TIME Hillary Clinton

The (Not Very) Quiet Campaign for Hillary Clinton

Hillary Clinton Speaks At UN International Women's Day Event
Andrew Burton—Getty Images Former Secretary of State Hillary Clinton leaves an event at the U.N. in New York City on March 7, 2014

Exclusive: An army is forming for the Democratic front-runner should the former Secretary of State decide to run for president in 2016, but the groups' leaders are keeping a safe distance -- and Clinton is glad to have the space

Far from being just another aide to Hillary and Bill Clinton, Craig Smith is something of an adopted son. He worked for the pair in Arkansas, was the very first hire for Bill’s 1992 presidential run, followed them to the White House and then advised both the 1996 and 2008 campaigns. But in recent months, Smith and his mentors haven’t been talking. “Look, I’ve known these people for over 30 years,” he says. “Being in a situation where I can’t talk to them is a little odd. But, you know, it is what it is.”

The reason for the distance is Smith’s current role as a senior adviser for Ready for Hillary, a super PAC that has been set up to organize the grassroots for a 2016 Clinton presidential effort should she run. Super PACs cannot under federal rules coordinate certain types of spending or fundraising with candidates. Smith has interpreted this broadly, cutting off all direct ties to the former First Couple. “Our goal is to build the Ferrari of grassroots operations,” Smith says. “All we need is a driver ready to hit the gas.”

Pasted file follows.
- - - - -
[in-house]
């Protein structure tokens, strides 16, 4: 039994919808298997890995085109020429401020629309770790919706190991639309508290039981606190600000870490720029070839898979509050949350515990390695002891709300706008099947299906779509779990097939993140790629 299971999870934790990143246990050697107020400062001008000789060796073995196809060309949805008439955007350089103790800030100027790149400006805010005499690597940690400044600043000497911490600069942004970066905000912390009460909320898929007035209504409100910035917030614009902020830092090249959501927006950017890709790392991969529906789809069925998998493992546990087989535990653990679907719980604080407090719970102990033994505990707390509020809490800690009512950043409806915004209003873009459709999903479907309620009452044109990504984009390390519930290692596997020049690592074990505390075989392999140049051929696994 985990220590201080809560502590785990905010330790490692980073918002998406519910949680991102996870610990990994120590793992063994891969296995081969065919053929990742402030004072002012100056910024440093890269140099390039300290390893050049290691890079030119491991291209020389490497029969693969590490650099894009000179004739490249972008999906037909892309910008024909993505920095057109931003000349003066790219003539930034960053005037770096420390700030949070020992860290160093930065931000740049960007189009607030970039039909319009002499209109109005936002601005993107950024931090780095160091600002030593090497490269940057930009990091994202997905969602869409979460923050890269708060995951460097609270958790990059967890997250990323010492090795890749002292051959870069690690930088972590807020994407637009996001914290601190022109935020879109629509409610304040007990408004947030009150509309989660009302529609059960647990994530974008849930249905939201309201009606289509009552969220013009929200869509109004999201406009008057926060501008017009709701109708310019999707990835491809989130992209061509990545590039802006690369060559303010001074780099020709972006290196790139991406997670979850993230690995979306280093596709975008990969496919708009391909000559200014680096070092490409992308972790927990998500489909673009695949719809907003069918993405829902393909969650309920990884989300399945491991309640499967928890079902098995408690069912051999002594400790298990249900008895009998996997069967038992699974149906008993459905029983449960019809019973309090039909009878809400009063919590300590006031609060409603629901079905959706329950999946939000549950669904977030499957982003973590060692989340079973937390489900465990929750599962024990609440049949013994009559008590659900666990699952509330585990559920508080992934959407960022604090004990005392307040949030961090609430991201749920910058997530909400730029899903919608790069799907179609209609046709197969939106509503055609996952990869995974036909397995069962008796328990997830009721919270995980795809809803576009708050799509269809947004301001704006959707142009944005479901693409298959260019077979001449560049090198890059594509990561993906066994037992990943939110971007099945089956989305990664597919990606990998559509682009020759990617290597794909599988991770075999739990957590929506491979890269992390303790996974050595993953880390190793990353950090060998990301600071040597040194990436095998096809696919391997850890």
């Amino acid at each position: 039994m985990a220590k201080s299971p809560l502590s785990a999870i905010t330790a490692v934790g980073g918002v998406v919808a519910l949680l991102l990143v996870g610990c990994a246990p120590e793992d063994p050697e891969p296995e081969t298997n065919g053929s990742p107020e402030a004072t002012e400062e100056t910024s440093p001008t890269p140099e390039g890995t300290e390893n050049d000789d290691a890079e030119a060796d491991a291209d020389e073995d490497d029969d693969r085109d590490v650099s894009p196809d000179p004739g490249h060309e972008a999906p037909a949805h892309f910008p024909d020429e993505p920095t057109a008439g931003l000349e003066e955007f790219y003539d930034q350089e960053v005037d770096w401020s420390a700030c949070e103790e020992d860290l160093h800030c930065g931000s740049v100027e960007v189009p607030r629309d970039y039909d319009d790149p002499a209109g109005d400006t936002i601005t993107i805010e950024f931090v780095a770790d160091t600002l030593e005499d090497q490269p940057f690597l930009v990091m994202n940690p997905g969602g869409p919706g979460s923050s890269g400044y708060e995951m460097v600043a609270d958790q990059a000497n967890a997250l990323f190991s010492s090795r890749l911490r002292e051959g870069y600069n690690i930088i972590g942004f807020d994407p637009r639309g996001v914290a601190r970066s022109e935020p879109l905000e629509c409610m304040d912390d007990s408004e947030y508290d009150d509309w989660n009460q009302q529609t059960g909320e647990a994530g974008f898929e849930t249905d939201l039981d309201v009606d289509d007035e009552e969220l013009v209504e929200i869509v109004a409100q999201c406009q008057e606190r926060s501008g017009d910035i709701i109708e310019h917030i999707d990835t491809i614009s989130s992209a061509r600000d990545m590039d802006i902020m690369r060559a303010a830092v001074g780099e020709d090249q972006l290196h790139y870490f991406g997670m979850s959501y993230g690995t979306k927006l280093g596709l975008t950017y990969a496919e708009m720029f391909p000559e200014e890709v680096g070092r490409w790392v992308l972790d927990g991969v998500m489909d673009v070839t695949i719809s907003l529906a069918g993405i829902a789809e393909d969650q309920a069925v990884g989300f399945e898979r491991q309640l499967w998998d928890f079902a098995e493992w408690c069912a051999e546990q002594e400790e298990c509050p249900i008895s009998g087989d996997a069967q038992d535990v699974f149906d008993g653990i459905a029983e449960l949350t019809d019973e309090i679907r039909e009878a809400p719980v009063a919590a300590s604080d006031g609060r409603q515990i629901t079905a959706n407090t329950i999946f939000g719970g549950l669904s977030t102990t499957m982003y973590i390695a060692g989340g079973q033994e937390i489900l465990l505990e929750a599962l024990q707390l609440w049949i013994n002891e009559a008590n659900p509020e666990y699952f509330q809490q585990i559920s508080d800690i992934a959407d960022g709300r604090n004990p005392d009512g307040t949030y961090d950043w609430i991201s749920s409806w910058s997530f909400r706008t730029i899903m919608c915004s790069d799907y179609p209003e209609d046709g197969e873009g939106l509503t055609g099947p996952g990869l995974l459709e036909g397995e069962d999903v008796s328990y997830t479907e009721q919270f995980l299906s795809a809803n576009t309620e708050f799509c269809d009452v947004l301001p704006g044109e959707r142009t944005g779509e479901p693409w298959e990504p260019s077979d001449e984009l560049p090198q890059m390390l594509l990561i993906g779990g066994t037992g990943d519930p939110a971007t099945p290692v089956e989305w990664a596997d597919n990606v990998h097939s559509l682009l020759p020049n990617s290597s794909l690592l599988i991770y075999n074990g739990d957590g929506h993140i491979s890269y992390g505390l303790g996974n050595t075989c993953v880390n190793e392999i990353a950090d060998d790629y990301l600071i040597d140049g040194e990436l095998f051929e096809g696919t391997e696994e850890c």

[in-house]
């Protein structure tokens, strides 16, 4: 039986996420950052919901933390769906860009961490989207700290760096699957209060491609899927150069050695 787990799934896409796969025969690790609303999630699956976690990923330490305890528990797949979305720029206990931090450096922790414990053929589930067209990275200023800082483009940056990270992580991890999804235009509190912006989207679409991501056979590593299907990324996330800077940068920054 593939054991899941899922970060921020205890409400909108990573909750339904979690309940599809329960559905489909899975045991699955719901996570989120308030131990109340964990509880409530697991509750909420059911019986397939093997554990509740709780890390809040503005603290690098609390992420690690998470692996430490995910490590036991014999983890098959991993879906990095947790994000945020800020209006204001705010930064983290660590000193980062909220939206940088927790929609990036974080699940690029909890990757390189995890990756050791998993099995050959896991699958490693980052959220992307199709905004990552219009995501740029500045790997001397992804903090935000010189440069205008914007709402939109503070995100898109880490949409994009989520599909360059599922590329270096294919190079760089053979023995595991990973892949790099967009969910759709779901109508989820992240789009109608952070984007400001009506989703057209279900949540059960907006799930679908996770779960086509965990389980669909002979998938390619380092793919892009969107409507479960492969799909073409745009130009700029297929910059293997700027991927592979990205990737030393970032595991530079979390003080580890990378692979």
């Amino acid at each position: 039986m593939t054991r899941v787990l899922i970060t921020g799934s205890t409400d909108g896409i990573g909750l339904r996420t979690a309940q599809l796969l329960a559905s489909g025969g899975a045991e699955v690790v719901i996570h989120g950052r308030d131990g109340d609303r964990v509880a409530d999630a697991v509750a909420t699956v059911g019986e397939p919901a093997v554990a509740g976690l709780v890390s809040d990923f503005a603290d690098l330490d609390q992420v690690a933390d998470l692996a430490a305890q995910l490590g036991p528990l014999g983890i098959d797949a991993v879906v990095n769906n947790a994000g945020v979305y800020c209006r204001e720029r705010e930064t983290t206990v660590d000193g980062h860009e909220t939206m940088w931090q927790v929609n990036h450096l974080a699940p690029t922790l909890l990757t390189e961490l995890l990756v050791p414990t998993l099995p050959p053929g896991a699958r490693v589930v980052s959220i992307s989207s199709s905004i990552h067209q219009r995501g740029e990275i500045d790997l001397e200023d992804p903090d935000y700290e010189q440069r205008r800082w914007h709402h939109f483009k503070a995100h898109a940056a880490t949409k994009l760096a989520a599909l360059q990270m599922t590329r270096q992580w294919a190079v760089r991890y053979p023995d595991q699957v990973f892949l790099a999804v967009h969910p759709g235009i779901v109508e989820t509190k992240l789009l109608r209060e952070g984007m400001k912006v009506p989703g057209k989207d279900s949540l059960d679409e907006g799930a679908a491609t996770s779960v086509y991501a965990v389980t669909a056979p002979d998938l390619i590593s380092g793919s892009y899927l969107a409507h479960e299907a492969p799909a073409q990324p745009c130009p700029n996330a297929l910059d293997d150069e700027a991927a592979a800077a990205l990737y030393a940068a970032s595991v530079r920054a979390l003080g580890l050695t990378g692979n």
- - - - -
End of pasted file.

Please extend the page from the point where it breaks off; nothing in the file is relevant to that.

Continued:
It’s not wholly as hands-off as all that; the back-and-forth is just carefully choreographed. In recent weeks, Clinton has told friends she is grateful for the Ready for Hillary effort, follows its activities closely and believes it is building exactly the kind of foundation she never erected — but discovered she needed — in her race against Barack Obama in 2008. The ­super PAC, meanwhile, has been telegraphing messages to Clinton in plain sight. When people without obvious ties to the Clintons are hired for the group, they are often announced in press releases containing testimonials from someone in the Clintons’ orbit — a move intended to ensure that Hillary will be comfortable with the choice.

(MORE: Clinton Super PAC Ready for Hillary Gets Readier)

As far as Smith is concerned, all systems are go: in the next few months, the group plans to sign up supporters in every state. Should Clinton personally offer endorsements in midterm contests — and it would be unusual if she did not — Ready for Hillary plans to rush in with fundraising assistance and foot soldiers. In other races, Clinton fans will be urged to promote Democrats up and down the ballot, fostering goodwill and, just as important, gaining practical experience that can be reprised later if Clinton jumps in.